Gratitude could easily be considered the official theme of November. It even has an entire holiday devoted to giving thanks. But gratitude shouldn’t be confined to a single month during the end of autumn. Feeling and showing appreciation regularly is good for your health year-round.
Multiple studies show that practicing gratitude improves your physical, emotional and mental health. Thankfulness increases your ability to feel empathy and reduces feelings of aggression. It helps you sleep better, which brings a host of health benefits. Gratitude leaves you feeling stronger with the resilience to cope with life’s inevitable challenges.
Feeling grateful on a daily basis can:
- Boost your ability to learn and make good decisions.
- Create a chain reaction of positive emotions that increases with continued practice.
- Lead to more positive interactions with others when you express appreciation for their efforts.
- Provide balance by reminding yourself of good experiences during bad times in your life.
Cultivate an Attitude of Gratitude
The first step to upping your gratitude quotient is recognizing the positive aspects of your life. Take time to think back on your day and celebrate even the smallest victory. Before too long, you'll start noticing more and more reasons to say “thank you.”
These tips from the National Institutes of Health can help you grow your gratitude:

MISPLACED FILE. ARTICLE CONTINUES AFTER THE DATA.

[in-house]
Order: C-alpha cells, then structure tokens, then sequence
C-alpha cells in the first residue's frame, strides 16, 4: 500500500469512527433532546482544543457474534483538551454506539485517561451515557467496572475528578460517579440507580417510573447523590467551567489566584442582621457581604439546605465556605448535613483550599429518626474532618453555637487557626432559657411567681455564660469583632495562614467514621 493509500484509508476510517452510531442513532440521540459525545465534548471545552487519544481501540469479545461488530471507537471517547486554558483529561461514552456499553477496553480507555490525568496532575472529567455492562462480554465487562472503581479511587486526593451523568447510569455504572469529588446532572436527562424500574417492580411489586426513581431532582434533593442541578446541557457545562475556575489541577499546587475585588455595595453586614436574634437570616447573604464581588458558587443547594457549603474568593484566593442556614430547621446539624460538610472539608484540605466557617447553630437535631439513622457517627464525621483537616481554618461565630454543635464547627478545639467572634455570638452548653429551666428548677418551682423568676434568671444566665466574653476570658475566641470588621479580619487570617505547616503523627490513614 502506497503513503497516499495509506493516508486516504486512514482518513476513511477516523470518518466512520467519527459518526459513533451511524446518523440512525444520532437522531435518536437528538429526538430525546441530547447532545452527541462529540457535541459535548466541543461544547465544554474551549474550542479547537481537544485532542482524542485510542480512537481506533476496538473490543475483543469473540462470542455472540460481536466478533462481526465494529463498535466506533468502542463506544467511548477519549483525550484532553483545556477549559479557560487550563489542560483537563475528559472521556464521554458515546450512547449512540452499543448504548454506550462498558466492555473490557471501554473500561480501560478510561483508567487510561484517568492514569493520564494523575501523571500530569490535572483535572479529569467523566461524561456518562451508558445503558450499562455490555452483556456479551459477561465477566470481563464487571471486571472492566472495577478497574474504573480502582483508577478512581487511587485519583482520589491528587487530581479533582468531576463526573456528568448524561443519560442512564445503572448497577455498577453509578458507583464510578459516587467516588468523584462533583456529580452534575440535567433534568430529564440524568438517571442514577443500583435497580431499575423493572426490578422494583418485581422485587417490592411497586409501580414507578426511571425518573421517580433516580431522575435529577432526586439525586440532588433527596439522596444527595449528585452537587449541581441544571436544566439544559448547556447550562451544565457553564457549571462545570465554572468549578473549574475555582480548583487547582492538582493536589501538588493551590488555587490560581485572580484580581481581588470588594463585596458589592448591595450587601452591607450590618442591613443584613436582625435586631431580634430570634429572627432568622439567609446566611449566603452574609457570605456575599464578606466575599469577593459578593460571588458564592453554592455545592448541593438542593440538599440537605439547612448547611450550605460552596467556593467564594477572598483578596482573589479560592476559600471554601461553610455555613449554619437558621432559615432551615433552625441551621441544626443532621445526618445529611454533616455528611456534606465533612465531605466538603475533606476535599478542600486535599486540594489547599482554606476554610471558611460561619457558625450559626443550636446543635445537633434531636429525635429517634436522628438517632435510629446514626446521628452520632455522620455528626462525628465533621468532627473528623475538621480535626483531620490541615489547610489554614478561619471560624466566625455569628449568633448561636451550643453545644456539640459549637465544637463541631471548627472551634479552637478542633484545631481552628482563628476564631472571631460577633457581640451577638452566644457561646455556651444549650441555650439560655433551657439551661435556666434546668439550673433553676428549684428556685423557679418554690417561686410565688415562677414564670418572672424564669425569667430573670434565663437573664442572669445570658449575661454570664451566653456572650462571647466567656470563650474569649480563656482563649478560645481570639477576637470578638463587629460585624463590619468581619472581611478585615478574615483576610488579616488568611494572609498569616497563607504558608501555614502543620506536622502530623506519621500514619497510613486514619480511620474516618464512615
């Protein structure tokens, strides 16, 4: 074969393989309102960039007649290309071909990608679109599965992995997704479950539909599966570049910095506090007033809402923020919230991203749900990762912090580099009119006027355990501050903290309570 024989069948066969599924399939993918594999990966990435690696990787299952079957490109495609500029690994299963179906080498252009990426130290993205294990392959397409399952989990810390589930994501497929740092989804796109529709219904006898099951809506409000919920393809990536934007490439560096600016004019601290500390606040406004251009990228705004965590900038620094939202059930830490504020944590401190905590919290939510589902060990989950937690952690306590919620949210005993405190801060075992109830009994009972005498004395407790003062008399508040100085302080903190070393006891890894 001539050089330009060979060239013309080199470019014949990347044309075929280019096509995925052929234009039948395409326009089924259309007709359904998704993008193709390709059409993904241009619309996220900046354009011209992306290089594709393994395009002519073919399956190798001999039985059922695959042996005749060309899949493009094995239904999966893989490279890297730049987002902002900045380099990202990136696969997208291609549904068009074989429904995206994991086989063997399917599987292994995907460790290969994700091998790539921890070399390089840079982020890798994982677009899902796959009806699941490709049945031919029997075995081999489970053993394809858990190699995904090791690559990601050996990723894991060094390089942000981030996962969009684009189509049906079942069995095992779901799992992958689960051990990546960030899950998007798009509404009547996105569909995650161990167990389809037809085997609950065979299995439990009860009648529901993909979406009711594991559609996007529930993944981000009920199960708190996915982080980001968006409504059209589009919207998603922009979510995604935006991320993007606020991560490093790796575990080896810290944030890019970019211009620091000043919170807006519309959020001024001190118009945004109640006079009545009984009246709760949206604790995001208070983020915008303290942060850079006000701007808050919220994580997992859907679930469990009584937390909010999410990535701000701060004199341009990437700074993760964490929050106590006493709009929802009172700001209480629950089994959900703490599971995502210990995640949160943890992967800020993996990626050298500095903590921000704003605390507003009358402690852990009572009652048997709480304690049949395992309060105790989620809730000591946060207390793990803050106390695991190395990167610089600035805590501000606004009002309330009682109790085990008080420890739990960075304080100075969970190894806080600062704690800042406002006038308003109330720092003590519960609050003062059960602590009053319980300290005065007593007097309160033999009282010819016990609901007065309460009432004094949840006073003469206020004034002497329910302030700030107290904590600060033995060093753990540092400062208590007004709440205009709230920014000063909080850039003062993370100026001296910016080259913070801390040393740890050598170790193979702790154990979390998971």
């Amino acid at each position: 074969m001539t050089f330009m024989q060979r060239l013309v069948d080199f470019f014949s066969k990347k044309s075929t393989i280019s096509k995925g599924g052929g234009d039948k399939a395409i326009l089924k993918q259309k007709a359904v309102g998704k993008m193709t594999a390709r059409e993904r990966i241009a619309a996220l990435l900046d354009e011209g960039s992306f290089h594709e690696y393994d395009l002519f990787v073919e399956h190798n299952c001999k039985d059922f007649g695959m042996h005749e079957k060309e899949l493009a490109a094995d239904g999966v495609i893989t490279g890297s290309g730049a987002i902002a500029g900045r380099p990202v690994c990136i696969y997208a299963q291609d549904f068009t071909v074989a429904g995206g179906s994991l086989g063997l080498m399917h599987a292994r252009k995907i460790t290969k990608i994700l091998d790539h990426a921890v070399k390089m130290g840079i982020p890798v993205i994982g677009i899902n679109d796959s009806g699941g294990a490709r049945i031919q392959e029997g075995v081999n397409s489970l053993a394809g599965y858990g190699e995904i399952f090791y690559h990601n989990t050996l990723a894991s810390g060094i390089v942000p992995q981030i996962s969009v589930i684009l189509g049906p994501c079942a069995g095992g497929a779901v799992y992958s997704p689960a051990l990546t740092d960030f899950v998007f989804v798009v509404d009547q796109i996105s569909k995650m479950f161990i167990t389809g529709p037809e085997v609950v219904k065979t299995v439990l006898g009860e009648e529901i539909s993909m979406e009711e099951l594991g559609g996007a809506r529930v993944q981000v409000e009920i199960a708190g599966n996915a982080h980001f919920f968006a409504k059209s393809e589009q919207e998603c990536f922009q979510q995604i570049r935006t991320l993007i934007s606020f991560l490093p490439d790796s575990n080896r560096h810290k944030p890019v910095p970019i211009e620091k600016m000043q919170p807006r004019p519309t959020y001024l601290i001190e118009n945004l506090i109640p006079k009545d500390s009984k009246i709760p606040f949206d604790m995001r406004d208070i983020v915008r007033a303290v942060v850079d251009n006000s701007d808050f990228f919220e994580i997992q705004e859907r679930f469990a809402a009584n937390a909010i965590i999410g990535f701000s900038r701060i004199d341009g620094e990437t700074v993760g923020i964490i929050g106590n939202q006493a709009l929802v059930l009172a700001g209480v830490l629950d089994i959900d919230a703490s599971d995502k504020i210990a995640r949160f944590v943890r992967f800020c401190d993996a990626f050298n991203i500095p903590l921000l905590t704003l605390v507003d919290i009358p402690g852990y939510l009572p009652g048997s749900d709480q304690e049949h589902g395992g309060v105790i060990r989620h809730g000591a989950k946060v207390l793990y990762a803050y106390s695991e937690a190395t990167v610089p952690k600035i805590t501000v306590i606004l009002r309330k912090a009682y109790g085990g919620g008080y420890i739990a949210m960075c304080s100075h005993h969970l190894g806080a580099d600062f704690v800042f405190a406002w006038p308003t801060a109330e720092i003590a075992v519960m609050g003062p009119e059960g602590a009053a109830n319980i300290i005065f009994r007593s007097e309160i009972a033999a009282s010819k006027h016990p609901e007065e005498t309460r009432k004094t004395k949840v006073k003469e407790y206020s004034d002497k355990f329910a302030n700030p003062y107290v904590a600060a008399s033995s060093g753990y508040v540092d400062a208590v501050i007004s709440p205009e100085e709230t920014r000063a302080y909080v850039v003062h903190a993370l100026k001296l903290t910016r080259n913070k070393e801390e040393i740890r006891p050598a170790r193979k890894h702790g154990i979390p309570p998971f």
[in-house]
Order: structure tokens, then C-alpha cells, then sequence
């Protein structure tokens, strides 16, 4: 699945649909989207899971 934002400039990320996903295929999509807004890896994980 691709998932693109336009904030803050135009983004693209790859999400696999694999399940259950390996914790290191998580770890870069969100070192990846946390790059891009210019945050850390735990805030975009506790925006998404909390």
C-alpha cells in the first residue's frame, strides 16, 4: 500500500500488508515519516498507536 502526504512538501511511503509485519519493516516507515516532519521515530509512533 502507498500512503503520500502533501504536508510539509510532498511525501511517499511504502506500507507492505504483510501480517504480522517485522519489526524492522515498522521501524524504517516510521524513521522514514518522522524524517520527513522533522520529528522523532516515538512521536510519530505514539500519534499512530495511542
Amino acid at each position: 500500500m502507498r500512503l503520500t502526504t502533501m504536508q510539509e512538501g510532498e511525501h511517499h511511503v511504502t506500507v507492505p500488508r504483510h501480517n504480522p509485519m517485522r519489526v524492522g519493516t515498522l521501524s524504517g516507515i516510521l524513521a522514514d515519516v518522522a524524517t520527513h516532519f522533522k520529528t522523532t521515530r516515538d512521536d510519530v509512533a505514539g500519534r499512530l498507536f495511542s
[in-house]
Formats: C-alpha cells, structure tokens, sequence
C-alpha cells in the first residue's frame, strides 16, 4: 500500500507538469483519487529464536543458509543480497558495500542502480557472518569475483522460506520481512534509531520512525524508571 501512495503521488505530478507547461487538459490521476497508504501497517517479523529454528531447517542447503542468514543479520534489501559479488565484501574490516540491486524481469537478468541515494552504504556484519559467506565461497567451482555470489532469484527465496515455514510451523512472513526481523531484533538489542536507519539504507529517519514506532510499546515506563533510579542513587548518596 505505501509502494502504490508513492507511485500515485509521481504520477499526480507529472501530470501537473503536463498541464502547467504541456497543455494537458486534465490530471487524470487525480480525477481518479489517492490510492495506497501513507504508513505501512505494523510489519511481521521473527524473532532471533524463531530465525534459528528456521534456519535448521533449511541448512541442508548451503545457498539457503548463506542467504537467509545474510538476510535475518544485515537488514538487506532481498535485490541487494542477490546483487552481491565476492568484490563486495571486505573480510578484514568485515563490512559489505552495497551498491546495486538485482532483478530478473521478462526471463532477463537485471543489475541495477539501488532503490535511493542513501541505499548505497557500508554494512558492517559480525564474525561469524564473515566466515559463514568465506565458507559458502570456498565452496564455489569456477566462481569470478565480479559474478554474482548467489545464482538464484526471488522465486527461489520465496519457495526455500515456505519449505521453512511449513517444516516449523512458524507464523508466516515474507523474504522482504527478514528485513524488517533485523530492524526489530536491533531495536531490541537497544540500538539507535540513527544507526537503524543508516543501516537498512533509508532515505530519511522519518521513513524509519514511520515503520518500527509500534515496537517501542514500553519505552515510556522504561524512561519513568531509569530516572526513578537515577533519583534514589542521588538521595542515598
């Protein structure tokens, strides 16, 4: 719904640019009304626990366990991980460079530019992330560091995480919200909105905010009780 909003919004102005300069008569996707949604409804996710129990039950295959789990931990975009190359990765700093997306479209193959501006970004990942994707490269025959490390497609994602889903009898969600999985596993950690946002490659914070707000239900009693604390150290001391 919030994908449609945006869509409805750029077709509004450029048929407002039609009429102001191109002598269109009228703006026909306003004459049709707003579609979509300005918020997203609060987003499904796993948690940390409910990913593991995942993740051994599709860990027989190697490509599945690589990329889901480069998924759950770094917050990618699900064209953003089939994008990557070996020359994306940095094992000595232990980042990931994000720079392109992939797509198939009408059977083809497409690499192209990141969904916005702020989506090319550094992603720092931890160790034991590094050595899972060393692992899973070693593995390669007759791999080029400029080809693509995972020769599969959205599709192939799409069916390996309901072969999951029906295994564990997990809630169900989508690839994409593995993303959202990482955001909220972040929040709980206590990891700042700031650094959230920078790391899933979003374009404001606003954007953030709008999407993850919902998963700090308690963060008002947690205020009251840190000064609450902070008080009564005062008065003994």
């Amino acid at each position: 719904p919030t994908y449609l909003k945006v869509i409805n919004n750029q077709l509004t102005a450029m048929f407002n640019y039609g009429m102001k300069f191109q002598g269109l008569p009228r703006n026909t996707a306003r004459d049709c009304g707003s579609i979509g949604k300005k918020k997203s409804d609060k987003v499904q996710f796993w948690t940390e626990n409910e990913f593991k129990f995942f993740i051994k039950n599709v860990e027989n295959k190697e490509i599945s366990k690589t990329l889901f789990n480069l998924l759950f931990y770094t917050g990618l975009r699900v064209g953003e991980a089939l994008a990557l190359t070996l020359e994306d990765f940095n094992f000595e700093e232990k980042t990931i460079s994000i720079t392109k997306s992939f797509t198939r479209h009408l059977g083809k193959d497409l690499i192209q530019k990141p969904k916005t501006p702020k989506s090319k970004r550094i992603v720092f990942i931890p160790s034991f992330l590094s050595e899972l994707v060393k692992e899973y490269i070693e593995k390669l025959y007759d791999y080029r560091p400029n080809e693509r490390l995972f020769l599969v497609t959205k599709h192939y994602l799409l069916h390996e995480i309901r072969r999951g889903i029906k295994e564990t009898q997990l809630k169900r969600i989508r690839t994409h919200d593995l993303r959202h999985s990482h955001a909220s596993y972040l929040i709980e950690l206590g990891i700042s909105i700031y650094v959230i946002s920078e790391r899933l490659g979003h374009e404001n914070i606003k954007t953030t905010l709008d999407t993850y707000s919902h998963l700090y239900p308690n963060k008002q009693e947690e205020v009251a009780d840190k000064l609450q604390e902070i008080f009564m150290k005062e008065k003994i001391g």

- Keep a record of the things you’re grateful for. Update the list regularly through a gratitude journal, phone app, notes or whatever method is convenient for you to maintain.
- Reach out and express your gratitude to others. Write a letter that explains why you’re thankful for someone. Or visit in person and tell them face-to-face. It’ll make you both feel good.
- Reflect on the positive things that occurred as you went about your day.
- Relive and reinforce positive moments by telling others about events and memories that make you smile.
- Remain present and fully experience positive moments as they occur.
Count Your Blessings
Experiencing and expressing gratitude involves more than putting #blessed on all your social media posts. It includes acknowledgment and appreciation for the tangible and intangible things you are given.
Small efforts reap large rewards. Jot down the day’s highlights on Post-it notes or start a gratitude journal. Begin a new dinner tradition that gives everyone at the table a chance to list their day's best features. End your day with prayer or a few moments of thankful reflection.
Gratitude can become a habit if you make it a point to remain thankful. When you regularly count your blessings, you'll notice they increase over time. And your emotional, mental and physical health will benefit greatly.
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